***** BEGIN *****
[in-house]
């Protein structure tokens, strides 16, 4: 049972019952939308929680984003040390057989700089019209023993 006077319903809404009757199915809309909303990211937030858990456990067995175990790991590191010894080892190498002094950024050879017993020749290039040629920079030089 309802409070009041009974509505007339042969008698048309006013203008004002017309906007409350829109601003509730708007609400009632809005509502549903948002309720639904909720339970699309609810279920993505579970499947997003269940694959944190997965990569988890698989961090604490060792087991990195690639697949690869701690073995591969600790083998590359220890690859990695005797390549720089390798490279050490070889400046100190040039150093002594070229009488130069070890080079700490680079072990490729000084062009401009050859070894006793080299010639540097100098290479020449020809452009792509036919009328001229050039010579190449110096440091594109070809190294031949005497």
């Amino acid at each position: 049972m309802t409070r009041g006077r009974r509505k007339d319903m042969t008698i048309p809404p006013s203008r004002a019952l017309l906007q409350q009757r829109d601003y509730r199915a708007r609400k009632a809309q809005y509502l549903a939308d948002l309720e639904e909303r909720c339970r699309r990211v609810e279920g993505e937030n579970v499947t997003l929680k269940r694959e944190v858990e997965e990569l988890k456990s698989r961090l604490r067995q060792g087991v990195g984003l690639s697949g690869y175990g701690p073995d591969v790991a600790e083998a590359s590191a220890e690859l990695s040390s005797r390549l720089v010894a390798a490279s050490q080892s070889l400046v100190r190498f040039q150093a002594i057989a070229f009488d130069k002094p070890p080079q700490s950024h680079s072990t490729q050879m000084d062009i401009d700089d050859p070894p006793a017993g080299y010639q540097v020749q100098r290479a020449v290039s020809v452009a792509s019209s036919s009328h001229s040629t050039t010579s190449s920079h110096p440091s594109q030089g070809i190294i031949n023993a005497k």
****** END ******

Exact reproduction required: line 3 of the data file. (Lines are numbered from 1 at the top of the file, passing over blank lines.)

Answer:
């Amino acid at each position: 049972m309802t409070r009041g006077r009974r509505k007339d319903m042969t008698i048309p809404p006013s203008r004002a019952l017309l906007q409350q009757r829109d601003y509730r199915a708007r609400k009632a809309q809005y509502l549903a939308d948002l309720e639904e909303r909720c339970r699309r990211v609810e279920g993505e937030n579970v499947t997003l929680k269940r694959e944190v858990e997965e990569l988890k456990s698989r961090l604490r067995q060792g087991v990195g984003l690639s697949g690869y175990g701690p073995d591969v790991a600790e083998a590359s590191a220890e690859l990695s040390s005797r390549l720089v010894a390798a490279s050490q080892s070889l400046v100190r190498f040039q150093a002594i057989a070229f009488d130069k002094p070890p080079q700490s950024h680079s072990t490729q050879m000084d062009i401009d700089d050859p070894p006793a017993g080299y010639q540097v020749q100098r290479a020449v290039s020809v452009a792509s019209s036919s009328h001229s040629t050039t010579s190449s920079h110096p440091s594109q030089g070809i190294i031949n023993a005497k």